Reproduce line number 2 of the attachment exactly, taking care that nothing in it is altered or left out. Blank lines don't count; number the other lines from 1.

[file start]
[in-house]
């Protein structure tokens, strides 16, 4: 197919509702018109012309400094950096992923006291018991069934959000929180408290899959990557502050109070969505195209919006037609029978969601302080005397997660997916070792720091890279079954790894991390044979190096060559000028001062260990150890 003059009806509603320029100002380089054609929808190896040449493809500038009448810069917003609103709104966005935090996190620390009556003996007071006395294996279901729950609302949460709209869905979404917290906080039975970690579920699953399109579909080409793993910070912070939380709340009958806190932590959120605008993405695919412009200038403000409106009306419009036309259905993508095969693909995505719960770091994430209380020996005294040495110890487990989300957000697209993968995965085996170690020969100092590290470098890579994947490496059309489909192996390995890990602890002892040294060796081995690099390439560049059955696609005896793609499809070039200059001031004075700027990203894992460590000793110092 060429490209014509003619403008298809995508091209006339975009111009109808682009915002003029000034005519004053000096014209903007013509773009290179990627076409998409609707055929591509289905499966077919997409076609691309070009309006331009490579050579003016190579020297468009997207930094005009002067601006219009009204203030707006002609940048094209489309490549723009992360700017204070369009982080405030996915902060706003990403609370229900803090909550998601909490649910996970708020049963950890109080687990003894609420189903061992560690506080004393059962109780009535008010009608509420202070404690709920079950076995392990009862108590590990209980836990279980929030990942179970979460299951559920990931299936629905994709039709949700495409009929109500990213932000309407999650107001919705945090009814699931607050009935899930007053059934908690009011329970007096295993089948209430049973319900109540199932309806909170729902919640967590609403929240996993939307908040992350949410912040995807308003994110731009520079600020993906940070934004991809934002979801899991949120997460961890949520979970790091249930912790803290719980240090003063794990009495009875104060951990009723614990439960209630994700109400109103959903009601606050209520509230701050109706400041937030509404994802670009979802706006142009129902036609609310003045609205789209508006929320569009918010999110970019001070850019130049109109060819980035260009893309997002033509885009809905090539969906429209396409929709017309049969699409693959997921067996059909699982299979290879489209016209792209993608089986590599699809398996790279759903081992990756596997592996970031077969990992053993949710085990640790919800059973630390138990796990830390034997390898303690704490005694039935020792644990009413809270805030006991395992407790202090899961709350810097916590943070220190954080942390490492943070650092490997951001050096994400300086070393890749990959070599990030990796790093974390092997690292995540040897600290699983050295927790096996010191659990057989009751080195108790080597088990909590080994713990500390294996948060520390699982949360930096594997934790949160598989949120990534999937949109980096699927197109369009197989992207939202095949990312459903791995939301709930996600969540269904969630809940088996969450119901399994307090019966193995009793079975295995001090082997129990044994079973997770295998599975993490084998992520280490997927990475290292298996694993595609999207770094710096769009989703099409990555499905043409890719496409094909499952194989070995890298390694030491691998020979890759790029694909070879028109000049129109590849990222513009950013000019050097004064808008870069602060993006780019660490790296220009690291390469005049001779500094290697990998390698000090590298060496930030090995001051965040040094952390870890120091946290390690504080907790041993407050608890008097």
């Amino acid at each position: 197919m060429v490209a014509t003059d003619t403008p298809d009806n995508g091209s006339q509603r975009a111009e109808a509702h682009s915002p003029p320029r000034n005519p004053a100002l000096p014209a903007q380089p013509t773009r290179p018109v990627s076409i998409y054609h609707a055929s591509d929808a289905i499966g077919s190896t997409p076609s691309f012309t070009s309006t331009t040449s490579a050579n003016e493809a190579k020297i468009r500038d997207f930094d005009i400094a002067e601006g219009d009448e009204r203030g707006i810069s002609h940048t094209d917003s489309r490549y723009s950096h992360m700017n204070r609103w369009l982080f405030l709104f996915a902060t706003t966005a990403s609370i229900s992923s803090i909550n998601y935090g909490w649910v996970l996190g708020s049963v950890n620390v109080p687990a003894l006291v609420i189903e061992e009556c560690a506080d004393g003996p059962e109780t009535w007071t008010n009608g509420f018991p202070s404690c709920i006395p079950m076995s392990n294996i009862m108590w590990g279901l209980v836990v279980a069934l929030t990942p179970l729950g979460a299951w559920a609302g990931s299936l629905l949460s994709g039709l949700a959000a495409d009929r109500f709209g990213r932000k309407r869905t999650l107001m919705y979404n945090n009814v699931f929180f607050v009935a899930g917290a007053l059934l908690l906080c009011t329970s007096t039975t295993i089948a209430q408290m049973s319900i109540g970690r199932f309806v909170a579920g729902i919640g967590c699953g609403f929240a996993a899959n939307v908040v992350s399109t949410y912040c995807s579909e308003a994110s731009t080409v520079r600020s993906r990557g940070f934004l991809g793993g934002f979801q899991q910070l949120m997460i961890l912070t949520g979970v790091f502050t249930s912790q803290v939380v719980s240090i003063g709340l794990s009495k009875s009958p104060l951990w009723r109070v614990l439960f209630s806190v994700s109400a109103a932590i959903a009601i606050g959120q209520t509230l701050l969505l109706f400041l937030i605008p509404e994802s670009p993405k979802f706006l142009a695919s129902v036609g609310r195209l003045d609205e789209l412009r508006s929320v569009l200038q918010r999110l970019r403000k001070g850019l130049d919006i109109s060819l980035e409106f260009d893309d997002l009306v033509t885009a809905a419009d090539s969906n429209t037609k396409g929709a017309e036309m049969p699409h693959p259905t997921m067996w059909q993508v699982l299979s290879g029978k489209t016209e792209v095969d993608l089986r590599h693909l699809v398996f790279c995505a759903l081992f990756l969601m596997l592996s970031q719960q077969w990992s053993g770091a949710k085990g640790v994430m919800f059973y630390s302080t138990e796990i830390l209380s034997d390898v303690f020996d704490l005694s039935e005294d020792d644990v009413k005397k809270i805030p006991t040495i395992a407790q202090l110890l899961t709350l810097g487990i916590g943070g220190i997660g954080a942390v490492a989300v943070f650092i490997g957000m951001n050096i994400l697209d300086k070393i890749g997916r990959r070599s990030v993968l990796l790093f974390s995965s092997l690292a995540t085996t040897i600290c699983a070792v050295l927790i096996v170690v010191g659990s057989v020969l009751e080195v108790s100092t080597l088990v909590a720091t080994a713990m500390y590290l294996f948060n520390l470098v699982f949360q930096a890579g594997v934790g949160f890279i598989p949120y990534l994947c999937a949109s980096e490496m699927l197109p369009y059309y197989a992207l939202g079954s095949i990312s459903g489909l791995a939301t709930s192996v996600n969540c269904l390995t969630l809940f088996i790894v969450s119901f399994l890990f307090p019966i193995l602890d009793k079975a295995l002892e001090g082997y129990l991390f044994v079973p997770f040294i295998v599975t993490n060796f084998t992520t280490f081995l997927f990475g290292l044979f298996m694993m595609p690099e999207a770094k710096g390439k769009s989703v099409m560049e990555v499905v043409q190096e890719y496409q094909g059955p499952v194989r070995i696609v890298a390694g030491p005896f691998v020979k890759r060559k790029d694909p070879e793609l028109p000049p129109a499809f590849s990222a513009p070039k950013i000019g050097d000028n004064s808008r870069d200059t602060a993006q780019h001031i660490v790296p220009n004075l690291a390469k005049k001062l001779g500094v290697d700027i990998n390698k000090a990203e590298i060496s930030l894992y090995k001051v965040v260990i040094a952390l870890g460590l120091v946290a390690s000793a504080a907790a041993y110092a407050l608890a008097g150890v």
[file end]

């Protein structure tokens, strides 16, 4: 197919509702018109012309400094950096992923006291018991069934959000929180408290899959990557502050109070969505195209919006037609029978969601302080005397997660997916070792720091890279079954790894991390044979190096060559000028001062260990150890 003059009806509603320029100002380089054609929808190896040449493809500038009448810069917003609103709104966005935090996190620390009556003996007071006395294996279901729950609302949460709209869905979404917290906080039975970690579920699953399109579909080409793993910070912070939380709340009958806190932590959120605008993405695919412009200038403000409106009306419009036309259905993508095969693909995505719960770091994430209380020996005294040495110890487990989300957000697209993968995965085996170690020969100092590290470098890579994947490496059309489909192996390995890990602890002892040294060796081995690099390439560049059955696609005896793609499809070039200059001031004075700027990203894992460590000793110092 060429490209014509003619403008298809995508091209006339975009111009109808682009915002003029000034005519004053000096014209903007013509773009290179990627076409998409609707055929591509289905499966077919997409076609691309070009309006331009490579050579003016190579020297468009997207930094005009002067601006219009009204203030707006002609940048094209489309490549723009992360700017204070369009982080405030996915902060706003990403609370229900803090909550998601909490649910996970708020049963950890109080687990003894609420189903061992560690506080004393059962109780009535008010009608509420202070404690709920079950076995392990009862108590590990209980836990279980929030990942179970979460299951559920990931299936629905994709039709949700495409009929109500990213932000309407999650107001919705945090009814699931607050009935899930007053059934908690009011329970007096295993089948209430049973319900109540199932309806909170729902919640967590609403929240996993939307908040992350949410912040995807308003994110731009520079600020993906940070934004991809934002979801899991949120997460961890949520979970790091249930912790803290719980240090003063794990009495009875104060951990009723614990439960209630994700109400109103959903009601606050209520509230701050109706400041937030509404994802670009979802706006142009129902036609609310003045609205789209508006929320569009918010999110970019001070850019130049109109060819980035260009893309997002033509885009809905090539969906429209396409929709017309049969699409693959997921067996059909699982299979290879489209016209792209993608089986590599699809398996790279759903081992990756596997592996970031077969990992053993949710085990640790919800059973630390138990796990830390034997390898303690704490005694039935020792644990009413809270805030006991395992407790202090899961709350810097916590943070220190954080942390490492943070650092490997951001050096994400300086070393890749990959070599990030990796790093974390092997690292995540040897600290699983050295927790096996010191659990057989009751080195108790080597088990909590080994713990500390294996948060520390699982949360930096594997934790949160598989949120990534999937949109980096699927197109369009197989992207939202095949990312459903791995939301709930996600969540269904969630809940088996969450119901399994307090019966193995009793079975295995001090082997129990044994079973997770295998599975993490084998992520280490997927990475290292298996694993595609999207770094710096769009989703099409990555499905043409890719496409094909499952194989070995890298390694030491691998020979890759790029694909070879028109000049129109590849990222513009950013000019050097004064808008870069602060993006780019660490790296220009690291390469005049001779500094290697990998390698000090590298060496930030090995001051965040040094952390870890120091946290390690504080907790041993407050608890008097």